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Kindness and Compassion Tribune Article

KINDNESS AND COMPASSION

In June 2016, the Dalai Lama, Stefani Joanne Germanotta and Philip Anschutz addressed the 84th Annual US Conference of Mayors in Indianapolis on the topic of kindness and compassion.  Veronica Radyak wrote about their exchange in V Magazine.  Radyak spoke of the Dalai Lama’s belief that humans are too materialistic and said, “The holy leader confronted the idea of the future and how the past is an unchangeable entity.  He speculated how the younger generation has the power to create a healthier environment, which in turn, could allow for a healthier mind.”  Germanotta brought up the tragedy that took place in an Orlando bar on the 12th of June, just weeks before the conference.  The Dalai Lama recommended, “Once (a) tragic situation happens, not avoid—(but) look at more deeply, widely.  Many positive, happy things are there if you look (from a) wider perspective.  If you look real closely, it appears unbearable.  But if you look widely (you see) other positive things there.”  Good can prevail in tragedy when there is hope, kindness and compassion.

Excerpts from Germanotta’s address at the conference culminated in the following message: “Because the mind of the United States and the body of the United States are not connected, we have disharmony.  And kindness is the cheapest way to cure that and it has a priceless aftermath. The fantastic thing about kindness is that it’s free, it can’t hurt you or anybody else.  It is the thing that brings us all together.  In times of chaos and crisis, we all tend to start pointing fingers at where we think the bad guys are, where the evil is.  We all start arguing.  Everybody has different opinions about that.  Please do not forget hatred or evil, whatever you want to call it, is intelligent, it’s smart and it’s invisible.  It doesn’t have a color, it doesn’t have a race, it doesn’t have a religion, it has no politics; it’s an invisible snake that while it is planning to make its attack, it’s thinking to itself, ‘I’m going to divide my enemy into smaller, less strong groups and then I’m going to make them hate each other so that it’s easier to take them down.’ And as we’re yelling at each other trying to figure out which group it is that’s causing the problem, evil is winning all around us.”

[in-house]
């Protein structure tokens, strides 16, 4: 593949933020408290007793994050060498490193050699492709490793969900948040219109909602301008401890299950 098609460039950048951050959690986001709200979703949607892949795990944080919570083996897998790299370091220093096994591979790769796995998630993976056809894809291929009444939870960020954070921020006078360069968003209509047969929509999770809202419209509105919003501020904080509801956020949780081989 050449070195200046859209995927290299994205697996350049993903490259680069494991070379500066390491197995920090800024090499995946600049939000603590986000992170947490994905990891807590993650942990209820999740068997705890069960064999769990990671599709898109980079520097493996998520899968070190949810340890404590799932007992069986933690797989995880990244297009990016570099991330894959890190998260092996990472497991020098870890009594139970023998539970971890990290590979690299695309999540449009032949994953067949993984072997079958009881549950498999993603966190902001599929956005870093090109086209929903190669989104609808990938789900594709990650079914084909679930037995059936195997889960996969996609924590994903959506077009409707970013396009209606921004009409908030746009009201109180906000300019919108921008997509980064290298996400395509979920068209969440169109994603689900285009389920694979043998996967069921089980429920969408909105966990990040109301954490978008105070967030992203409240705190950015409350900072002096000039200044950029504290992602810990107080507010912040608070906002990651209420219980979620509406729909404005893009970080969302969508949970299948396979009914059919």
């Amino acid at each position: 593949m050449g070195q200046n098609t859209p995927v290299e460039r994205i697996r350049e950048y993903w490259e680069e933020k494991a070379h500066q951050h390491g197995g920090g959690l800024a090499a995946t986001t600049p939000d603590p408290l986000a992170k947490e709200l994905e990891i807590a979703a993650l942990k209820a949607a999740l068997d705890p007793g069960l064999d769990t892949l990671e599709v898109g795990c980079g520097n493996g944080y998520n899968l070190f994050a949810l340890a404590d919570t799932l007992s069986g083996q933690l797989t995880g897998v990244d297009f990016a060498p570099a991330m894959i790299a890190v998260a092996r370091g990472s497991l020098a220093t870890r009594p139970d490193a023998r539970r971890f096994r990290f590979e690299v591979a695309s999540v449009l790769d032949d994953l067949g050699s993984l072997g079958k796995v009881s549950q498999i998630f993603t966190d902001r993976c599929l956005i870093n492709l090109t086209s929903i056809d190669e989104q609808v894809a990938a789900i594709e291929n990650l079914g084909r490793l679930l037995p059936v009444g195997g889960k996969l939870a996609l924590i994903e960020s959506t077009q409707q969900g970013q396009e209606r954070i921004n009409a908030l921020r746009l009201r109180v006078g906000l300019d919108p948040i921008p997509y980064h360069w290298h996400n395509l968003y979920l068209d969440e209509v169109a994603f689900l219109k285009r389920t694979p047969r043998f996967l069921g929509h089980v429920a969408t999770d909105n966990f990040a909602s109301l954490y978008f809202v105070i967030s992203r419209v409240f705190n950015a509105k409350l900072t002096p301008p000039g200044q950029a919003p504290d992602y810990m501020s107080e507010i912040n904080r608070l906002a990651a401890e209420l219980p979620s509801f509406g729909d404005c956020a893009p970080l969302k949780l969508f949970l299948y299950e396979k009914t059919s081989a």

Germanotta continues, “We need to shift the perspective.  The solution is that we need to build a kinder and braver world.  Get rid of those labels, the different factions such as:  gays, strait, rich or poor, mentally ill, not mentally ill, gun owner or not a gun owner.  None of this can matter any longer.  We are unified in our humanity, and the only thing that we know is we appreciate kindness in one another.  So, this must come before all things and you must operate relentlessly in this way, with everything you have.”

We find ourselves, a little more than a year later, standing in disbelief at what happened in Las Vegas.  Looking through the slide shows on Facebook of the 59 individuals that were gun down Sunday night, it’s easy to speculate that it could have been any of us enjoying a night of entertainment.  They are us!  Germanotta is right when she says that our enemy is intelligent and invisible.  They are strategic and unemotional in their pursuit of our annihilation.  We can no longer emotionally detach ourselves from each other.  Self-destruction is imminent when we choose to be our own worst enemy.  Our strength lies in unity.  (Note-Stefani Joanne Germanotta’s stage name is Lady Gaga.)

Originally published in The Bay City Tribune on Sunday, October 8, 20

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